Many articles published in the last few years start with the assumption that the past decades have seen an increase in dissolved organic carbon (DOC) concentrations in the rivers and lakes of the Northern Hemisphere. This study analyses whether the existing evidence supports this claim. With this aim, we have collected published studies where long series of organic carbon concentrations (i.e.
, longer than 10 years) were analyzed for existing trends and have carefully evaluated the 63 articles found. Information has been collated in a comprehensive and comparable way, allowing readers to easily access it. The two main aspects considered in our analysis have been the analytical methods used and the data treatment methods applied. Both are sensitive issues because, on the one hand, the difficulties associated with correctly determining organic carbon concentrations in surface waters are well known, while, on the other, dealing with real environmental data (i.e.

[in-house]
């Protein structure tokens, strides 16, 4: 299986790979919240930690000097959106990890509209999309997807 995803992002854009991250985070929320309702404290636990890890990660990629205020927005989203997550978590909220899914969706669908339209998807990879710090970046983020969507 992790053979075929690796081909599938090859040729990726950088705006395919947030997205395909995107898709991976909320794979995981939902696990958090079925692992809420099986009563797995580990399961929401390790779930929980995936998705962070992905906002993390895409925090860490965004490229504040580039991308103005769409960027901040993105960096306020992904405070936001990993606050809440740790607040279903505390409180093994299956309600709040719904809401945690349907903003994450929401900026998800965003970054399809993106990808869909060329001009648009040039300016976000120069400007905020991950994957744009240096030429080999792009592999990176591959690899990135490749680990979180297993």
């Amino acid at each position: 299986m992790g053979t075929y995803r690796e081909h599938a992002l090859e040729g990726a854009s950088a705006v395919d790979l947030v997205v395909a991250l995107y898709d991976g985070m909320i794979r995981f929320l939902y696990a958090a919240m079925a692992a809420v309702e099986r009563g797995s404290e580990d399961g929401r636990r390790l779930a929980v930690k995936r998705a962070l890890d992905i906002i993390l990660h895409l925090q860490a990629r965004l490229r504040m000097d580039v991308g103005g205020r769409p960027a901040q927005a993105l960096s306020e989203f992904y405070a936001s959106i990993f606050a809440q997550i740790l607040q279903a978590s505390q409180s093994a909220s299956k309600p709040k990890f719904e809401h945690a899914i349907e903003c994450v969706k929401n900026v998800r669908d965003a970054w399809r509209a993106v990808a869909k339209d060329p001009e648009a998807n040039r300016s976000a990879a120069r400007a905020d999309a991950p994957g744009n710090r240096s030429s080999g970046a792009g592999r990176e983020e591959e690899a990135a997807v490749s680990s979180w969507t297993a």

, lack of normality, censoring, missing values, etc.
) is an extremely intricate matter. Other issues such as data reporting and the geographical location of the systems studied are also discussed. In conclusion, it is clear that organic carbon concentrations have increased in some surface waters in the Northern Hemisphere since the 1990s. However, due to a lack of data in many parts of the world, it is not known whether this phenomenon is general and, more importantly, in the areas for which such data do exist, the reporting and methodological problems in the published studies prevent any conclusion on the existence of a general temporal behavior of organic carbon from being drawn.